To determine the prevalence of deliberate self harm in adolescents and the factors associated with it. Cross sectional survey using anonymous self report questionnaire. 41 schools in England. 6020 pupils aged 15 and 16 years. Deliberate self harm. 398 (6.9%) participants reported an act of deliberate self harm in the previous year that met study criteria. Only 12.6% of episodes had resulted in presentation to hospital. Deliberate self harm was more common in females than it was in males (11.2% v 3.2%; odds ratio 3.9, 95% confidence interval 3.1 to 4.9). In females the factors included in a multivariate logistic regression for deliberate self harm were recent self harm by friends, self harm by family members, drug misuse, depression, anxiety, impulsivity, and low self esteem. In males the factors were suicidal behaviour in friends and family members, drug use, and low self esteem. Deliberate self harm is common in adolescents, especially females. School based mental health initiatives are needed. These could include approaches aimed at educating school pupils about mental health problems and screening for those at risk.
              Bookmark
              • Record: found
              • Abstract: found
              • Article: not found

              The prevalence of suicidal phenomena in adolescents: a systematic review of population-based studies.

              The results of a systematic review of the international literature on the prevalence of suicidal phenomena in adolescents, including the influence of survey method, gender, and ethnicity are reported. The literature was searched using six electronic databases to identify all population-based studies of self-reported suicidal phenomena; 128 studies were included, comprising 513,188 adolescents. The mean proportion of adolescents reporting they had attempted suicide at some point in their lives was 9.7% (95% CI, 8.5-10.9), and 29.9% (95% CI, 26.1-33.8) of adolescents said they had thought about suicide at some point. Females were significantly more likely than males to report most suicidal phenomena. A lower prevalence of some suicidal phenomena was found for Asian populations. The prevalence of suicidal phenomena varied depending on the terminology used and tended to be higher in studies employing anonymous questionnaires than in studies employing non-anonymous methods (questionnaires or interviews), although most of these differences were not statistically significant.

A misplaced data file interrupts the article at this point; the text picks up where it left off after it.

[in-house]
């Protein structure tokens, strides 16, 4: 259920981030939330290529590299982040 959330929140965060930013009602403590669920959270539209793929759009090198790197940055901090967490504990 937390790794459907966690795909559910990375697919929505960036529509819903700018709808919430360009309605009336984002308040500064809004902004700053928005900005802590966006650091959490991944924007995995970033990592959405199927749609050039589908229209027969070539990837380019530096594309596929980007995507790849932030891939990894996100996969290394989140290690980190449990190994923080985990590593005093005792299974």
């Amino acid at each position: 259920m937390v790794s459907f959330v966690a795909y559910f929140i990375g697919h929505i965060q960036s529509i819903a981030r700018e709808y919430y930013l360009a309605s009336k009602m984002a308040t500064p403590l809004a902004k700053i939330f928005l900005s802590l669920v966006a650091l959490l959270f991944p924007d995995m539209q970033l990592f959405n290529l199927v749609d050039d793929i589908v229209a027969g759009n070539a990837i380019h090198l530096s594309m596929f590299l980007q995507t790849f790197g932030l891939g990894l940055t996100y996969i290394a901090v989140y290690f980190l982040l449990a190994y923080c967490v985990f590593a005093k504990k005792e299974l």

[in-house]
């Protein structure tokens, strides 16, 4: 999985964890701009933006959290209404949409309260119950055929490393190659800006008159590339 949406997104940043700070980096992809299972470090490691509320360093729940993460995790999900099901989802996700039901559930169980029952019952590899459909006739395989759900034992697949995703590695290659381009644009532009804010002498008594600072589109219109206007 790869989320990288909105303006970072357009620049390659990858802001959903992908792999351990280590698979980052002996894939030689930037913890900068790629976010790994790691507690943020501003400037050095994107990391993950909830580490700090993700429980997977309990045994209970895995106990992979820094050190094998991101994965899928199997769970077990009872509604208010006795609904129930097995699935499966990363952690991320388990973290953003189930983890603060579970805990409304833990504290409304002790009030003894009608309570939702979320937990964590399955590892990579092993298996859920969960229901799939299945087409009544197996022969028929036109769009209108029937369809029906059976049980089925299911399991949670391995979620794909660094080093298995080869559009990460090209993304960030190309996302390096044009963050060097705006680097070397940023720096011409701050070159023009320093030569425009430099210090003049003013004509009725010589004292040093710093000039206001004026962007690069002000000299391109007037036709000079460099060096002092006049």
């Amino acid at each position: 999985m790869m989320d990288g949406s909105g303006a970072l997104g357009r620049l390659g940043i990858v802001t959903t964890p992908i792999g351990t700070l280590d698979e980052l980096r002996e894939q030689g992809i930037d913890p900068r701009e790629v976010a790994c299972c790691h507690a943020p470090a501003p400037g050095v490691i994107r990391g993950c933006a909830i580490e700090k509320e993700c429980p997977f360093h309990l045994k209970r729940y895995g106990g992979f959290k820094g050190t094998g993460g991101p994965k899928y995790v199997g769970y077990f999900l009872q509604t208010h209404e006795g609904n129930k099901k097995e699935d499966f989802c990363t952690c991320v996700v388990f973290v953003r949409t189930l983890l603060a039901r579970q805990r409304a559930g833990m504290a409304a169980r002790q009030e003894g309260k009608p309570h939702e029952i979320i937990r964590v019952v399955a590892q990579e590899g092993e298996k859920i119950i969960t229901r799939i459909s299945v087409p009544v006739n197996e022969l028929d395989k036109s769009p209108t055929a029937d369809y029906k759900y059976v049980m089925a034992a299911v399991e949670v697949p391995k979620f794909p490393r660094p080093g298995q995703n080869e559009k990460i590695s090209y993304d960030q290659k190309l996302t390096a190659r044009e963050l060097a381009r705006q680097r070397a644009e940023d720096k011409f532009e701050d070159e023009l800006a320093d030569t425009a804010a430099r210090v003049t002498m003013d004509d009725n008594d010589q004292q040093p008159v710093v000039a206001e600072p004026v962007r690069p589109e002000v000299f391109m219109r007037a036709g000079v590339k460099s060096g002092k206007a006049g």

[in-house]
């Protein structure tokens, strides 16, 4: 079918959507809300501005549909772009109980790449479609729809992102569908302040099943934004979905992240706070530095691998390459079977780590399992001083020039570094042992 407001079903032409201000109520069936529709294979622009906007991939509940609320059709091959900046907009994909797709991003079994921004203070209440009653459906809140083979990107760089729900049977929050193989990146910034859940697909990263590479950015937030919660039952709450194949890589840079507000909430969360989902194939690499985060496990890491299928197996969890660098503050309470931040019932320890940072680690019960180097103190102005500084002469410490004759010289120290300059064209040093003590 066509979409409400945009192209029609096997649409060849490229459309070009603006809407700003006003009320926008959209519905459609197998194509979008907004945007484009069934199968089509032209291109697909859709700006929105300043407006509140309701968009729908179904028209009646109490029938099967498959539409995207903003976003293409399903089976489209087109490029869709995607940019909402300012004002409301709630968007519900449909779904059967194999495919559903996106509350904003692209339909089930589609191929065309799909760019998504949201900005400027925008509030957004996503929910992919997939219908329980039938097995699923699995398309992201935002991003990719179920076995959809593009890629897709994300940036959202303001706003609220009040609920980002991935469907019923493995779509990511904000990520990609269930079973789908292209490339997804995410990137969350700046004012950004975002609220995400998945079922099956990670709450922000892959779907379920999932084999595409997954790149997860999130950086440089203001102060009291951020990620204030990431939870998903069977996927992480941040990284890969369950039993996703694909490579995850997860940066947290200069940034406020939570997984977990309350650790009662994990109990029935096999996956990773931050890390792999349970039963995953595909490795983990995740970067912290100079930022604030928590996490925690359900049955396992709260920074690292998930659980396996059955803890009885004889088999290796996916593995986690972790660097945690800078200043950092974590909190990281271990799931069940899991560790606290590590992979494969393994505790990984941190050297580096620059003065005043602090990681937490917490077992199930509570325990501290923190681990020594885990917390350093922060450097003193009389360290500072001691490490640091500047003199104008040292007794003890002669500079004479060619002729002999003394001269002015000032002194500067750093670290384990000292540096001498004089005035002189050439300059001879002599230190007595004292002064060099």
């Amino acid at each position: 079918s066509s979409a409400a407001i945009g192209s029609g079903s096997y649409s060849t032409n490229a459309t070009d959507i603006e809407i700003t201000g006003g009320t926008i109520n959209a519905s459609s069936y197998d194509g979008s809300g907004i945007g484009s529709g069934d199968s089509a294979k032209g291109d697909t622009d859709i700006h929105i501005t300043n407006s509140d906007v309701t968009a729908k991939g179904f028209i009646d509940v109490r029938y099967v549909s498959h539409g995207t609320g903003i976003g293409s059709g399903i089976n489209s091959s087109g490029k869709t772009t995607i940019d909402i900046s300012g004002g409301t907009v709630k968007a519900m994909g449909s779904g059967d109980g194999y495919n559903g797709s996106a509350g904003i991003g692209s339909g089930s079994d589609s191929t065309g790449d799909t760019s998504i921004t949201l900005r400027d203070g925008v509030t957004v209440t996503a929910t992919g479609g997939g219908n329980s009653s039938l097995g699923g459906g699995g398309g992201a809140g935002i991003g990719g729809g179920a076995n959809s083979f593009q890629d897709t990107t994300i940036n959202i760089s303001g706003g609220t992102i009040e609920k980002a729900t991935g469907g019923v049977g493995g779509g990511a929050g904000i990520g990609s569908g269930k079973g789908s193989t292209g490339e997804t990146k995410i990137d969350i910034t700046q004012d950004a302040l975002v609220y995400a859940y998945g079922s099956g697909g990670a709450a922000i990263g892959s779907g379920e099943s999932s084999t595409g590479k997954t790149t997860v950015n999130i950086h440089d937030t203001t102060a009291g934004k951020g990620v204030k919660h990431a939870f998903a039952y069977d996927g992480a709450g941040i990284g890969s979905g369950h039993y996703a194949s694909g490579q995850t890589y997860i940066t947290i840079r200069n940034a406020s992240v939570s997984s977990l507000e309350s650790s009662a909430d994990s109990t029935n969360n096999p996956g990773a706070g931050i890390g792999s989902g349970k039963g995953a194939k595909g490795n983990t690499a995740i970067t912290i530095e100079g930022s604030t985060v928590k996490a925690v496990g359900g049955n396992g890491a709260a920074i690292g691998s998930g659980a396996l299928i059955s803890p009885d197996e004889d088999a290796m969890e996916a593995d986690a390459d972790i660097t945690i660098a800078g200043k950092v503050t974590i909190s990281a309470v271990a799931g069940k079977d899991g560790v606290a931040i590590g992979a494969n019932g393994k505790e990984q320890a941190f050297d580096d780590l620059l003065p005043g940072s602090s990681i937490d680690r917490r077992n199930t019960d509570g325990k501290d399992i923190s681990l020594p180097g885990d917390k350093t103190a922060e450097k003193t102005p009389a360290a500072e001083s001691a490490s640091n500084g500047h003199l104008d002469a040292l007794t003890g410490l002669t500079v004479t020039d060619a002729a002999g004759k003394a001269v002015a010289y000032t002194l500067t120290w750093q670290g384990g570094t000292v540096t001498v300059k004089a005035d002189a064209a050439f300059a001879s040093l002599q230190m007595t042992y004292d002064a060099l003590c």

Bookmark

                Author and article information

                Journal
                BMC Public Health
                BMC Public Health
                BioMed Central
                1471-2458
                2007
                19 November 2007
                : 7
                : 336
                Affiliations
                [1 ]Centre for Psychiatry, Barts and The London, Queen Mary's School of Medicine and Dentistry, Old Anatomy Building, Charterhouse Square, London EC1M 6BQ, UK
                [2 ]East London & City Mental Health Trust, London, UK
                [3 ]Centre for Addictions and Mental Health, Toronto University, Toronto, Canada
                [4 ]University College London, London, UK
                Article
                1471-2458-7-336
                10.1186/1471-2458-7-336
                2211312
                18021438
                Copyright © 2007 Bhui et al; licensee BioMed Central Ltd.

                This is an Open Access article distributed under the terms of the Creative Commons Attribution License ( http://creativecommons.org/licenses/by/2.0), which permits unrestricted use, distribution, and reproduction in any medium, provided the original work is properly cited.

                Categories
                Research Article

                Public health

                Comments

                Comment on this article